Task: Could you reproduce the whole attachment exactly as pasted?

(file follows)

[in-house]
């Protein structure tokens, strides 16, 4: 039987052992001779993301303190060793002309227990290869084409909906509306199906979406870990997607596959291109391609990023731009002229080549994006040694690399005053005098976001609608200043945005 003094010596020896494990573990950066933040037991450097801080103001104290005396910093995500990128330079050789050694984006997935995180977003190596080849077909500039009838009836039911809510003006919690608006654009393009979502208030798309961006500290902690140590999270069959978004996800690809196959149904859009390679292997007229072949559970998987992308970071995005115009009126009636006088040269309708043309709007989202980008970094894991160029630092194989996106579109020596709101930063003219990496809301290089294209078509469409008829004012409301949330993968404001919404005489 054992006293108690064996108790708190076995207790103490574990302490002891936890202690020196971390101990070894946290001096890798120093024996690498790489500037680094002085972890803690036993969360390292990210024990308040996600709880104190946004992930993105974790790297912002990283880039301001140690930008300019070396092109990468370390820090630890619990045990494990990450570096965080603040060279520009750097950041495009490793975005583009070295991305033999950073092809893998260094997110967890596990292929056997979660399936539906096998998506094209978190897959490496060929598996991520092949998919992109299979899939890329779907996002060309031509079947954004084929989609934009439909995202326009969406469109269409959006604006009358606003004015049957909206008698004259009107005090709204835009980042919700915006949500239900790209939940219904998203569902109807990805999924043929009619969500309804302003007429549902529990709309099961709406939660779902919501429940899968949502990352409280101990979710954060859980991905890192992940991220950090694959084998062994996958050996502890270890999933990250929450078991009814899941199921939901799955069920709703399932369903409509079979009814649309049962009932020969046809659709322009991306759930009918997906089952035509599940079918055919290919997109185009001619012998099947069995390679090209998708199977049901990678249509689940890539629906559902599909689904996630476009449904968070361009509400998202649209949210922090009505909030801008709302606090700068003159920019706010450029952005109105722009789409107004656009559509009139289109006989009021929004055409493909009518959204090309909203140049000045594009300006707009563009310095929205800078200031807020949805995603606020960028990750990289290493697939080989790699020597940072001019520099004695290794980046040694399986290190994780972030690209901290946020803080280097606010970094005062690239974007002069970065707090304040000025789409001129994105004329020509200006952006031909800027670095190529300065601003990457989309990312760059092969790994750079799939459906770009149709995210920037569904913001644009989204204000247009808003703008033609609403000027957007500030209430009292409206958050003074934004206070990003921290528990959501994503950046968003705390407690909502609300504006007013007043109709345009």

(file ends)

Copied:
[in-house]
């Protein structure tokens, strides 16, 4: 039987052992001779993301303190060793002309227990290869084409909906509306199906979406870990997607596959291109391609990023731009002229080549994006040694690399005053005098976001609608200043945005 003094010596020896494990573990950066933040037991450097801080103001104290005396910093995500990128330079050789050694984006997935995180977003190596080849077909500039009838009836039911809510003006919690608006654009393009979502208030798309961006500290902690140590999270069959978004996800690809196959149904859009390679292997007229072949559970998987992308970071995005115009009126009636006088040269309708043309709007989202980008970094894991160029630092194989996106579109020596709101930063003219990496809301290089294209078509469409008829004012409301949330993968404001919404005489 054992006293108690064996108790708190076995207790103490574990302490002891936890202690020196971390101990070894946290001096890798120093024996690498790489500037680094002085972890803690036993969360390292990210024990308040996600709880104190946004992930993105974790790297912002990283880039301001140690930008300019070396092109990468370390820090630890619990045990494990990450570096965080603040060279520009750097950041495009490793975005583009070295991305033999950073092809893998260094997110967890596990292929056997979660399936539906096998998506094209978190897959490496060929598996991520092949998919992109299979899939890329779907996002060309031509079947954004084929989609934009439909995202326009969406469109269409959006604006009358606003004015049957909206008698004259009107005090709204835009980042919700915006949500239900790209939940219904998203569902109807990805999924043929009619969500309804302003007429549902529990709309099961709406939660779902919501429940899968949502990352409280101990979710954060859980991905890192992940991220950090694959084998062994996958050996502890270890999933990250929450078991009814899941199921939901799955069920709703399932369903409509079979009814649309049962009932020969046809659709322009991306759930009918997906089952035509599940079918055919290919997109185009001619012998099947069995390679090209998708199977049901990678249509689940890539629906559902599909689904996630476009449904968070361009509400998202649209949210922090009505909030801008709302606090700068003159920019706010450029952005109105722009789409107004656009559509009139289109006989009021929004055409493909009518959204090309909203140049000045594009300006707009563009310095929205800078200031807020949805995603606020960028990750990289290493697939080989790699020597940072001019520099004695290794980046040694399986290190994780972030690209901290946020803080280097606010970094005062690239974007002069970065707090304040000025789409001129994105004329020509200006952006031909800027670095190529300065601003990457989309990312760059092969790994750079799939459906770009149709995210920037569904913001644009989204204000247009808003703008033609609403000027957007500030209430009292409206958050003074934004206070990003921290528990959501994503950046968003705390407690909502609300504006007013007043109709345009």